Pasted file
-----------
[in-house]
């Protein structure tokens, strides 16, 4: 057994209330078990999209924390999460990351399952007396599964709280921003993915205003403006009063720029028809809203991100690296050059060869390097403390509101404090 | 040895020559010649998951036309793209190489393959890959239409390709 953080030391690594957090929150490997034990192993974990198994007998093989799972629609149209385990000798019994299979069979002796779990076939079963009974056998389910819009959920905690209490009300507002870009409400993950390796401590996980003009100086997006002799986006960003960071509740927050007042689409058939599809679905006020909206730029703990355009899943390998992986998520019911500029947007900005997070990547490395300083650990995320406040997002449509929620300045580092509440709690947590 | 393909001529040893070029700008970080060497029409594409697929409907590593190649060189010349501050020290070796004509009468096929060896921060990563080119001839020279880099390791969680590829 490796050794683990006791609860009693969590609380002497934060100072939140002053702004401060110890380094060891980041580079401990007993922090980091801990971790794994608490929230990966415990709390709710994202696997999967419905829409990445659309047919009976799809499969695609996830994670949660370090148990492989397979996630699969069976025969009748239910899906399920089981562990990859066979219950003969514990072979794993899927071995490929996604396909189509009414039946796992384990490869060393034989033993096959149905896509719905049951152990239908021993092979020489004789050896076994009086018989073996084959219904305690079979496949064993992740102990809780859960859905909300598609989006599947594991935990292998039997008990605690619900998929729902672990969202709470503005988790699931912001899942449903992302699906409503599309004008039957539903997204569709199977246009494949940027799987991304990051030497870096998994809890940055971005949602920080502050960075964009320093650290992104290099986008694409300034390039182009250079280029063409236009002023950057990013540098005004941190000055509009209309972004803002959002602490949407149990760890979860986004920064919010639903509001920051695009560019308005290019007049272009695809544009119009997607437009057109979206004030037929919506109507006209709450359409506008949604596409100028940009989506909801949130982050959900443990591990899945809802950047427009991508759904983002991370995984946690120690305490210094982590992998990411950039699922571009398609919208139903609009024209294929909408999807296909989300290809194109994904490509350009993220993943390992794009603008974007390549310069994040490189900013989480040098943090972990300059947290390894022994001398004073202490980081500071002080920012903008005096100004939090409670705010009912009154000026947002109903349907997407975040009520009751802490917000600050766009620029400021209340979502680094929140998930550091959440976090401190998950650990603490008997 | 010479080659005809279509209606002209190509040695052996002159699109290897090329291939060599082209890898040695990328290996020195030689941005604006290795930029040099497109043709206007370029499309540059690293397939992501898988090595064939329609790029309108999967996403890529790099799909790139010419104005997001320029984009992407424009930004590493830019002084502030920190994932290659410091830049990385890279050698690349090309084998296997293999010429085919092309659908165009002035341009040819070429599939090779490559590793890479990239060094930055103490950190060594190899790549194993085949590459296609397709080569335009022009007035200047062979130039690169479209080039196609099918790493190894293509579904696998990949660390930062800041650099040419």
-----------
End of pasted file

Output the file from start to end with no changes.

[in-house]
């Protein structure tokens, strides 16, 4: 057994209330078990999209924390999460990351399952007396599964709280921003993915205003403006009063720029028809809203991100690296050059060869390097403390509101404090 | 040895020559010649998951036309793209190489393959890959239409390709 953080030391690594957090929150490997034990192993974990198994007998093989799972629609149209385990000798019994299979069979002796779990076939079963009974056998389910819009959920905690209490009300507002870009409400993950390796401590996980003009100086997006002799986006960003960071509740927050007042689409058939599809679905006020909206730029703990355009899943390998992986998520019911500029947007900005997070990547490395300083650990995320406040997002449509929620300045580092509440709690947590 | 393909001529040893070029700008970080060497029409594409697929409907590593190649060189010349501050020290070796004509009468096929060896921060990563080119001839020279880099390791969680590829 490796050794683990006791609860009693969590609380002497934060100072939140002053702004401060110890380094060891980041580079401990007993922090980091801990971790794994608490929230990966415990709390709710994202696997999967419905829409990445659309047919009976799809499969695609996830994670949660370090148990492989397979996630699969069976025969009748239910899906399920089981562990990859066979219950003969514990072979794993899927071995490929996604396909189509009414039946796992384990490869060393034989033993096959149905896509719905049951152990239908021993092979020489004789050896076994009086018989073996084959219904305690079979496949064993992740102990809780859960859905909300598609989006599947594991935990292998039997008990605690619900998929729902672990969202709470503005988790699931912001899942449903992302699906409503599309004008039957539903997204569709199977246009494949940027799987991304990051030497870096998994809890940055971005949602920080502050960075964009320093650290992104290099986008694409300034390039182009250079280029063409236009002023950057990013540098005004941190000055509009209309972004803002959002602490949407149990760890979860986004920064919010639903509001920051695009560019308005290019007049272009695809544009119009997607437009057109979206004030037929919506109507006209709450359409506008949604596409100028940009989506909801949130982050959900443990591990899945809802950047427009991508759904983002991370995984946690120690305490210094982590992998990411950039699922571009398609919208139903609009024209294929909408999807296909989300290809194109994904490509350009993220993943390992794009603008974007390549310069994040490189900013989480040098943090972990300059947290390894022994001398004073202490980081500071002080920012903008005096100004939090409670705010009912009154000026947002109903349907997407975040009520009751802490917000600050766009620029400021209340979502680094929140998930550091959440976090401190998950650990603490008997 | 010479080659005809279509209606002209190509040695052996002159699109290897090329291939060599082209890898040695990328290996020195030689941005604006290795930029040099497109043709206007370029499309540059690293397939992501898988090595064939329609790029309108999967996403890529790099799909790139010419104005997001320029984009992407424009930004590493830019002084502030920190994932290659410091830049990385890279050698690349090309084998296997293999010429085919092309659908165009002035341009040819070429599939090779490559590793890479990239060094930055103490950190060594190899790549194993085949590459296609397709080569335009022009007035200047062979130039690169479209080039196609099918790493190894293509579904696998990949660390930062800041650099040419």